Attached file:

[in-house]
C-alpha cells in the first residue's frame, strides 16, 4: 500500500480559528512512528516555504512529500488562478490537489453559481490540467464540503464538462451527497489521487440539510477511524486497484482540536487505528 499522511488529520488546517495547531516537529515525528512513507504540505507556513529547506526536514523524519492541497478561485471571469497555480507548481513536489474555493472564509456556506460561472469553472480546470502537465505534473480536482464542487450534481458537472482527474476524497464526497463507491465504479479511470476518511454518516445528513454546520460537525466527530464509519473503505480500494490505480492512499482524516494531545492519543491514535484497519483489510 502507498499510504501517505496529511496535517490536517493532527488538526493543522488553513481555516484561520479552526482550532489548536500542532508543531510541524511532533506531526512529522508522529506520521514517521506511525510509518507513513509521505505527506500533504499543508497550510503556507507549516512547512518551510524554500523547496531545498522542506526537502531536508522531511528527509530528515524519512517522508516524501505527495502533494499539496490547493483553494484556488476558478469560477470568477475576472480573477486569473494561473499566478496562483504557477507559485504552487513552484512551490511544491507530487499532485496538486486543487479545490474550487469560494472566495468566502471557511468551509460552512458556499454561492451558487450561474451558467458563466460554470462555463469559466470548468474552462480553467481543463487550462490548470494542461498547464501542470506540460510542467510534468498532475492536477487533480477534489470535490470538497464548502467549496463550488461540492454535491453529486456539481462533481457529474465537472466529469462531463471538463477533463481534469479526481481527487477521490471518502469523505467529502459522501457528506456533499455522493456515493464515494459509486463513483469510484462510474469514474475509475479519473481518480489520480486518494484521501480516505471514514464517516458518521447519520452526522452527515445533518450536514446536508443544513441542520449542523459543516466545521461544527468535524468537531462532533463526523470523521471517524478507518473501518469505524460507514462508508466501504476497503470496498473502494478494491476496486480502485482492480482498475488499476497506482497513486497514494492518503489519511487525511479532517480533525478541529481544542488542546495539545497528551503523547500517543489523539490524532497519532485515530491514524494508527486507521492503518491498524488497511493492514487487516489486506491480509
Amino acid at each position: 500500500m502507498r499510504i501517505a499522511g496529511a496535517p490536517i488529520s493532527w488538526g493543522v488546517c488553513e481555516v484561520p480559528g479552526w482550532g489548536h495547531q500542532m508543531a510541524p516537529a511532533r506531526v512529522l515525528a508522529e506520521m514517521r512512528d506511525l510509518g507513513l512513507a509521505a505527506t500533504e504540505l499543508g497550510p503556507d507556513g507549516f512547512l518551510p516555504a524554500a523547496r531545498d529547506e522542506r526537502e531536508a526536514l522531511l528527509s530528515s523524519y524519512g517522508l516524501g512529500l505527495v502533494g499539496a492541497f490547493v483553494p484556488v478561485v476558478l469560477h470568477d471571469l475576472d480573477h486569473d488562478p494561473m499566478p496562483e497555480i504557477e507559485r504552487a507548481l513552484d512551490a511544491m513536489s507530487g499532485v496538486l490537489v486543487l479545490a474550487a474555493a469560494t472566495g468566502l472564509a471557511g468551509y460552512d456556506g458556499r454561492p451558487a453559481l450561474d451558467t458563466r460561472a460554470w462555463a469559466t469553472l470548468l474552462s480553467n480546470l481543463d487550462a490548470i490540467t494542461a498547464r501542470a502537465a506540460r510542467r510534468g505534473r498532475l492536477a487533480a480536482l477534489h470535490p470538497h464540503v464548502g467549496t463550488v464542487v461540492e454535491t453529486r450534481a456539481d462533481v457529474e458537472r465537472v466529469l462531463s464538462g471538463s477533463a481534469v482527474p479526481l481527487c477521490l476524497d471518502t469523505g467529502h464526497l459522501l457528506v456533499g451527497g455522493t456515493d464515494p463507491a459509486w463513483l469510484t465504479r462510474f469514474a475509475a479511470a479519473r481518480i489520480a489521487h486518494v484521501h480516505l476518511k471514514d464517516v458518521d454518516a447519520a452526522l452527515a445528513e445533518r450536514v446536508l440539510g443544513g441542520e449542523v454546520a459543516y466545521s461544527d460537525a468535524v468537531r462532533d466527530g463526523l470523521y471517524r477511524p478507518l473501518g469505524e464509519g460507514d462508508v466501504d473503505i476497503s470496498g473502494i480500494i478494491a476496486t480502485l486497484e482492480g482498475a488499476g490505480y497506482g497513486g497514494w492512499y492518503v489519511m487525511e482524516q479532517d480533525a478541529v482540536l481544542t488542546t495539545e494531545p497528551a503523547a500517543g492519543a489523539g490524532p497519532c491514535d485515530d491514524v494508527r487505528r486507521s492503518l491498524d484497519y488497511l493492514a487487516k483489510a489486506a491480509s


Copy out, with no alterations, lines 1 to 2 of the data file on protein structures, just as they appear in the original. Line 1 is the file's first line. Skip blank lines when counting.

[in-house]
C-alpha cells in the first residue's frame, strides 16, 4: 500500500480559528512512528516555504512529500488562478490537489453559481490540467464540503464538462451527497489521487440539510477511524486497484482540536487505528 499522511488529520488546517495547531516537529515525528512513507504540505507556513529547506526536514523524519492541497478561485471571469497555480507548481513536489474555493472564509456556506460561472469553472480546470502537465505534473480536482464542487450534481458537472482527474476524497464526497463507491465504479479511470476518511454518516445528513454546520460537525466527530464509519473503505480500494490505480492512499482524516494531545492519543491514535484497519483489510 502507498499510504501517505496529511496535517490536517493532527488538526493543522488553513481555516484561520479552526482550532489548536500542532508543531510541524511532533506531526512529522508522529506520521514517521506511525510509518507513513509521505505527506500533504499543508497550510503556507507549516512547512518551510524554500523547496531545498522542506526537502531536508522531511528527509530528515524519512517522508516524501505527495502533494499539496490547493483553494484556488476558478469560477470568477475576472480573477486569473494561473499566478496562483504557477507559485504552487513552484512551490511544491507530487499532485496538486486543487479545490474550487469560494472566495468566502471557511468551509460552512458556499454561492451558487450561474451558467458563466460554470462555463469559466470548468474552462480553467481543463487550462490548470494542461498547464501542470506540460510542467510534468498532475492536477487533480477534489470535490470538497464548502467549496463550488461540492454535491453529486456539481462533481457529474465537472466529469462531463471538463477533463481534469479526481481527487477521490471518502469523505467529502459522501457528506456533499455522493456515493464515494459509486463513483469510484462510474469514474475509475479519473481518480489520480486518494484521501480516505471514514464517516458518521447519520452526522452527515445533518450536514446536508443544513441542520449542523459543516466545521461544527468535524468537531462532533463526523470523521471517524478507518473501518469505524460507514462508508466501504476497503470496498473502494478494491476496486480502485482492480482498475488499476497506482497513486497514494492518503489519511487525511479532517480533525478541529481544542488542546495539545497528551503523547500517543489523539490524532497519532485515530491514524494508527486507521492503518491498524488497511493492514487487516489486506491480509